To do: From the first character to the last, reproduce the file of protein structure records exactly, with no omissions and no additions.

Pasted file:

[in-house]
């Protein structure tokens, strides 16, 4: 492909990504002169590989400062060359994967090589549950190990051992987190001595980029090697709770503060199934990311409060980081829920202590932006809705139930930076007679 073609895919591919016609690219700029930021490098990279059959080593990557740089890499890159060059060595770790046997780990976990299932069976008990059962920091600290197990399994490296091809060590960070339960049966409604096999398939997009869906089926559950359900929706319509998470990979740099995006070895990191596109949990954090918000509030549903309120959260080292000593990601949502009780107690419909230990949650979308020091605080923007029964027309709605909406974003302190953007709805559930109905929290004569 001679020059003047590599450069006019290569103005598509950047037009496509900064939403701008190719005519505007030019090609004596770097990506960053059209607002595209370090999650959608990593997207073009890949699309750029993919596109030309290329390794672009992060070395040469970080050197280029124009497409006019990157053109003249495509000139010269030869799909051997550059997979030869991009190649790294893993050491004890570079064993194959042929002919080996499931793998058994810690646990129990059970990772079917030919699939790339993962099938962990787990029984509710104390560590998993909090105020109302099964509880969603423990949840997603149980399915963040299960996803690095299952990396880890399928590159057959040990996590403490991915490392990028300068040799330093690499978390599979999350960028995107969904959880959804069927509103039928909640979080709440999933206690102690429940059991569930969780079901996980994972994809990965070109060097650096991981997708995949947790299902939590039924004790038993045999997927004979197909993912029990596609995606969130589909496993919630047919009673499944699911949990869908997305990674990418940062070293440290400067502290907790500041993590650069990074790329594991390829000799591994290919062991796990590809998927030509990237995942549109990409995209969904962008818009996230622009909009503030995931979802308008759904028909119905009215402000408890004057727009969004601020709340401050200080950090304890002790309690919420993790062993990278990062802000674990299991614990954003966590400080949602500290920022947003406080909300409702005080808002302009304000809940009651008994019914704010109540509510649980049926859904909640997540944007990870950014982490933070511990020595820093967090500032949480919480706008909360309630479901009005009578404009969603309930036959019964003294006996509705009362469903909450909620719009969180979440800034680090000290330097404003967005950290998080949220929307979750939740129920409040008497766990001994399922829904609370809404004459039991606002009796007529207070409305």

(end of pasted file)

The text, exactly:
[in-house]
């Protein structure tokens, strides 16, 4: 492909990504002169590989400062060359994967090589549950190990051992987190001595980029090697709770503060199934990311409060980081829920202590932006809705139930930076007679 073609895919591919016609690219700029930021490098990279059959080593990557740089890499890159060059060595770790046997780990976990299932069976008990059962920091600290197990399994490296091809060590960070339960049966409604096999398939997009869906089926559950359900929706319509998470990979740099995006070895990191596109949990954090918000509030549903309120959260080292000593990601949502009780107690419909230990949650979308020091605080923007029964027309709605909406974003302190953007709805559930109905929290004569 001679020059003047590599450069006019290569103005598509950047037009496509900064939403701008190719005519505007030019090609004596770097990506960053059209607002595209370090999650959608990593997207073009890949699309750029993919596109030309290329390794672009992060070395040469970080050197280029124009497409006019990157053109003249495509000139010269030869799909051997550059997979030869991009190649790294893993050491004890570079064993194959042929002919080996499931793998058994810690646990129990059970990772079917030919699939790339993962099938962990787990029984509710104390560590998993909090105020109302099964509880969603423990949840997603149980399915963040299960996803690095299952990396880890399928590159057959040990996590403490991915490392990028300068040799330093690499978390599979999350960028995107969904959880959804069927509103039928909640979080709440999933206690102690429940059991569930969780079901996980994972994809990965070109060097650096991981997708995949947790299902939590039924004790038993045999997927004979197909993912029990596609995606969130589909496993919630047919009673499944699911949990869908997305990674990418940062070293440290400067502290907790500041993590650069990074790329594991390829000799591994290919062991796990590809998927030509990237995942549109990409995209969904962008818009996230622009909009503030995931979802308008759904028909119905009215402000408890004057727009969004601020709340401050200080950090304890002790309690919420993790062993990278990062802000674990299991614990954003966590400080949602500290920022947003406080909300409702005080808002302009304000809940009651008994019914704010109540509510649980049926859904909640997540944007990870950014982490933070511990020595820093967090500032949480919480706008909360309630479901009005009578404009969603309930036959019964003294006996509705009362469903909450909620719009969180979440800034680090000290330097404003967005950290998080949220929307979750939740129920409040008497766990001994399922829904609370809404004459039991606002009796007529207070409305």